Warburton urges players to savour JWC

(IRB.COM) Monday 6 June 2011
 Warburton urges players to savour JWC
Sam Warburton in action against South Africa

Enjoy every moment and play every match as if it were your last – that’s the advice of former Wales Under 20 captain Sam Warburton to his young countrymen.

Warburton, who has gone on to win 15 senior caps since leading his country to the semi finals on home turf in 2008, believes the IRB Junior World Championship can be a stepping stone to higher honours or a career milestone in itself for any young rugby player.  

“You don’t know if you are going to end up playing another junior or even a senior World Cup again,” he said.

“Enjoy it and take the opportunity in every game you can and play as hard as you can because it could be the last game playing for Wales, whether it is age group or senior level.

“Treat every game as if it is your last and just enjoy the occasion.”

Rapid rise

The Cardiff Blues flanker has made a rapid rise up the senior ranks, culminating in his elevation to the captaincy for the thriller against the Barbarians in Cardiff on Saturday, when the hosts were overhauled with two late tries to lose 31-28. 

But the youngest Welsh skipper since Gareth Edwards in 1968 is mindful of how crucial Junior World Championship 2008 was to his development.

“It was my first exposure to sides like New Zealand, South Africa and Australia and I have ended up playing against guys like Quade Cooper and David Pocock who were in the same competition, and Zac Guildford.

“From a Welsh perspective, guys like Leigh Halfpenny, Jon Davies, Dan Biggar, Ryan Bevington, Josh Turnbull – loads of us have gone on to get senior honours so it is a great developmental tool.”

Those tools have served him well in the three years since he led his side to the last four at JWC 2008, where they were beaten 31-6 by eventual winners New Zealand in Newport.

Diverse styles

“The game is a lot more difficult when you are playing in the Junior World Cup because you are playing the southern hemisphere sides that are a lot quicker than what you are used to playing at age grade back home.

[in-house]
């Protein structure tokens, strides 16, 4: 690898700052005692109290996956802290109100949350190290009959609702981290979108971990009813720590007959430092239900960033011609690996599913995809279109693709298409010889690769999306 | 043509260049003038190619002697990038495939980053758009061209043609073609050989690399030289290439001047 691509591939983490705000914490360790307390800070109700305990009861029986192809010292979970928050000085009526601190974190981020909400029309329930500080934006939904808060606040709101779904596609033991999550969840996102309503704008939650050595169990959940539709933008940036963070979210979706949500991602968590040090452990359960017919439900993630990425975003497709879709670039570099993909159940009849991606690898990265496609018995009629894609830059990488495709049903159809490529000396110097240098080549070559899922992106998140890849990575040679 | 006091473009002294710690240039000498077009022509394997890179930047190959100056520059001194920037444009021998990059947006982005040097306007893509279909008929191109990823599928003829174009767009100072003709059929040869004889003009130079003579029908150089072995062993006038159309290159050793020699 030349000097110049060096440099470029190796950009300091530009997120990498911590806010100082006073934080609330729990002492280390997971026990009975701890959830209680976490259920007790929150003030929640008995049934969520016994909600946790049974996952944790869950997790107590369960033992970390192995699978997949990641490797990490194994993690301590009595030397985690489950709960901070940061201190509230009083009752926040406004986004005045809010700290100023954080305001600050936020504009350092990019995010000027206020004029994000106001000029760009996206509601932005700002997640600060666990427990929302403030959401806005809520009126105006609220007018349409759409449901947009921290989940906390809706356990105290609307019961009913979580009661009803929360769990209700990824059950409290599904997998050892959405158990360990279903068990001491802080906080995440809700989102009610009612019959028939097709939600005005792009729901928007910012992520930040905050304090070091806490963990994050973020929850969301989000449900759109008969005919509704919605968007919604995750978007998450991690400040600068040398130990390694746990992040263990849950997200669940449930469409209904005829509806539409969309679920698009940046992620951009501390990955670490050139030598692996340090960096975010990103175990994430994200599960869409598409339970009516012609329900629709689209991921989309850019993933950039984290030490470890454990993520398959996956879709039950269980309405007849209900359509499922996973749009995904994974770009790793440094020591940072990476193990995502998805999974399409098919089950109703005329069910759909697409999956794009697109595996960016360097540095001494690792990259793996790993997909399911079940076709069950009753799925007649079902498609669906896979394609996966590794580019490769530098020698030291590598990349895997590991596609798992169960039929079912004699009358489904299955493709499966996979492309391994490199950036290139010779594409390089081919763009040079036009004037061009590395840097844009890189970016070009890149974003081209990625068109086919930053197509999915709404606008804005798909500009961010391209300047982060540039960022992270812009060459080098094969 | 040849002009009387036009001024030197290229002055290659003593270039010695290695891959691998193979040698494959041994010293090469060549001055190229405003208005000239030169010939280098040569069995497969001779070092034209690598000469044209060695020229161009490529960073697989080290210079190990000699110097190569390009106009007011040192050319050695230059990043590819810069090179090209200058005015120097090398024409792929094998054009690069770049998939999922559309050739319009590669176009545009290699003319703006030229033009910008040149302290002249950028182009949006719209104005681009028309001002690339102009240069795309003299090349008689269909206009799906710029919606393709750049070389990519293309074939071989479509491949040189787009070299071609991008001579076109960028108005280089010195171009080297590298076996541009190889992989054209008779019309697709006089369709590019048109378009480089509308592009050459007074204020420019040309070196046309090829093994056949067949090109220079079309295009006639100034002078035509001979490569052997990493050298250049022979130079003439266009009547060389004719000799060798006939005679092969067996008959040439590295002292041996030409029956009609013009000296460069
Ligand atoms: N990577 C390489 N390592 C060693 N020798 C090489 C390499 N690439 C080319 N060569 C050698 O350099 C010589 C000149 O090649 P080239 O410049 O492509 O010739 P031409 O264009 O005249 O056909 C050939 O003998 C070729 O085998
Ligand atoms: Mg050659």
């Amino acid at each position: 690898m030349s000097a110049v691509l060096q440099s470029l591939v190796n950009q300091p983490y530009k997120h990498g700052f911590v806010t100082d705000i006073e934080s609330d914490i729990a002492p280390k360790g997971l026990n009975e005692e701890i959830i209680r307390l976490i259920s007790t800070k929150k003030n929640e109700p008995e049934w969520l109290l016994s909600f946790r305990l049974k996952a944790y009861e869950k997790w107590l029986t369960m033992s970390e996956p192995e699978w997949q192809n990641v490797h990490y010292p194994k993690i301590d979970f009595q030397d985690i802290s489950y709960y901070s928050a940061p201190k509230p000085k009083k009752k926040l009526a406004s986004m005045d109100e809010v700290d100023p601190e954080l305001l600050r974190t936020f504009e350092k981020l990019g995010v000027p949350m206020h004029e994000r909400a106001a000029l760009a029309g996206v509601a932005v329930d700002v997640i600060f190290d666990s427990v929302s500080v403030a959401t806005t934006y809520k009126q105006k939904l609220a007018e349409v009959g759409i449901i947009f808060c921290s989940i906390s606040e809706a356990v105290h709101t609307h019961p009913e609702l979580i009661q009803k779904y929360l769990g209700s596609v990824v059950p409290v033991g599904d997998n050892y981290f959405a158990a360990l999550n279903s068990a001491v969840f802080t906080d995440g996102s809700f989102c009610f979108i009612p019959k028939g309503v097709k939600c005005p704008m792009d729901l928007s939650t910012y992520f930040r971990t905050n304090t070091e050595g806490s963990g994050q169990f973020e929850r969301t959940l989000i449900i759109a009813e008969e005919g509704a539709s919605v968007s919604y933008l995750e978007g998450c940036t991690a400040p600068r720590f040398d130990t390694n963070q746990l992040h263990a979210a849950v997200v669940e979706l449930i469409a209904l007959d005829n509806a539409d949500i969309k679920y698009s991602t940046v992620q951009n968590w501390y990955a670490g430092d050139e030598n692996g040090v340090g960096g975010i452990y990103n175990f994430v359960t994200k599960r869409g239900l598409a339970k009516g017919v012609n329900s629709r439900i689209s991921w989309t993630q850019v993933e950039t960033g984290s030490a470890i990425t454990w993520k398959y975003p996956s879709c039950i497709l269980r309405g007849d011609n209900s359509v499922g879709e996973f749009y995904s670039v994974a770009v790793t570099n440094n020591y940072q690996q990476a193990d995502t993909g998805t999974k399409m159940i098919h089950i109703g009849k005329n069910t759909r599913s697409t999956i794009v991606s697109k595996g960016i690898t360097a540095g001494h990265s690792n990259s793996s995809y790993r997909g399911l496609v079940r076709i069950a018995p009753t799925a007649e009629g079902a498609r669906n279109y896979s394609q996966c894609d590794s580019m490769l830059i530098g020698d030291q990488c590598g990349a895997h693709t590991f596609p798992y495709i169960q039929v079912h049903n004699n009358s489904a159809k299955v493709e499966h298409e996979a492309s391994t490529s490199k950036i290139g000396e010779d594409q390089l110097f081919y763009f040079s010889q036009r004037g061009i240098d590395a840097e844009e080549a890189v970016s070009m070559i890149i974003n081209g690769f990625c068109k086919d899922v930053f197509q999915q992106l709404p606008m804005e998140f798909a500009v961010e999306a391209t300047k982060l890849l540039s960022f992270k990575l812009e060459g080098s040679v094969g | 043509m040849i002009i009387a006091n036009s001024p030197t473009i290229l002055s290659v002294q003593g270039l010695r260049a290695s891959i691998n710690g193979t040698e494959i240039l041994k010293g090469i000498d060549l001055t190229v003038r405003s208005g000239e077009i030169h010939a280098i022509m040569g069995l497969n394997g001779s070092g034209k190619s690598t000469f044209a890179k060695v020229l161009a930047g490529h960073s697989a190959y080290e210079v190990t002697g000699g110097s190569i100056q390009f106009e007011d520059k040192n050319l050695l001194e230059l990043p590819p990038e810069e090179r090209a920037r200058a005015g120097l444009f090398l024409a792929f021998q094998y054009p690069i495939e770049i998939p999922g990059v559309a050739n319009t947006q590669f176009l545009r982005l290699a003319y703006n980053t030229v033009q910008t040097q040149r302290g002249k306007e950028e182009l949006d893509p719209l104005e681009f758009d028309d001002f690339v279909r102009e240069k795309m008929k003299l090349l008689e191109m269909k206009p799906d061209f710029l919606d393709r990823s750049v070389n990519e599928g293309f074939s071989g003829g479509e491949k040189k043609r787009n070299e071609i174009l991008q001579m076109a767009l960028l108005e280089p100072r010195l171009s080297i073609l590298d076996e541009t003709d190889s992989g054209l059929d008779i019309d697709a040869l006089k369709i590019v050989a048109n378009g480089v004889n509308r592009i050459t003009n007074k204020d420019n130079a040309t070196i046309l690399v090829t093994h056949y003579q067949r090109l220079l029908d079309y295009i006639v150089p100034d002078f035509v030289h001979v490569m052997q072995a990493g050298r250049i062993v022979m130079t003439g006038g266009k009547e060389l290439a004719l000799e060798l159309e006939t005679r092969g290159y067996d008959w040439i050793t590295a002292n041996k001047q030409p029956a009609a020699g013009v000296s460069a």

“You play against different styles and you learn more because you are coming up against some diverse sides and styles you have never played against.

“It was my first opportunity leading Wales, so it was quite intense. Players are exposed to media and stuff like that and it helps develop players, not just on the field but off it as well.”

Warburton made his senior debut against the USA on their summer tour of North American in 2009, albeit as something of a relucant replacement.

“I remember being very nervous. Ryan Jones went off injured after about 15 minutes and I had to come off the bench. I had only just had my pre match energizer, which was still swilling around in my stomach so I didn’t really want to come on at that time, but as soon as you cross the line then you sort of go into game mode.”

How then did he feel when he learned he would be leading the side out against the Barbarians.


“I was stunned to be honest. I didn’t know if it was something I would ever achieve, never mind at 22 years old.

[Coach Warren] Gatland asked me and I couldn’t find my tongue, and when I did, I told him I would, and I just remember laughing down the phone because I didn’t think it would happen.”

While his first cap and being named captain for the Baa-baas game rank among the highlights of an already impressive CV, he also cites the comeback victory over Scotland at Murrayfield in the 2010 Six Nations.

“Shane [Williams] scored that memorable try under the posts in the last minute,” he recalled. “I remember running back to the halfway line and I was talking to one of the players and all I could see was his mouth moving because there was so much noise in the stadium. It was an incredible atmosphere, so that one stands out as well.”

Warburton is excited at the prospect of mixing it with the very best at Rugby World Cup 2011 in New Zealand later this year, but is not taking his place for granted.

Extra spice

“There are still players like Ryan Jones who haven’t been to a World Cup and he’s on 55 caps or whatever he’s on,” he said.

“It is unfortunate that some players can come round to these big competitions and get injured. Touch wood, I picked up a jaw injury right before we went to New Zealand last summer, so I haven’t been thinking about it too much, but hopefully I can come through the season and the summer unscathed, play well and be fit and hopefully that will be enough to get me on the plane.”

The Barbarians game marked the start of Wales’ preparations in earnest for New Zealand, with matches against England and Argentina to come in August before the final squad is named.

“The England games always have a bit of extra spice and being before the World Cup it is really important to get those wins.

“Argentina are one of the up-and-coming nations, so we are testing ourselves against really good teams. Hopefully we can go into the World Cup and know where we are at.”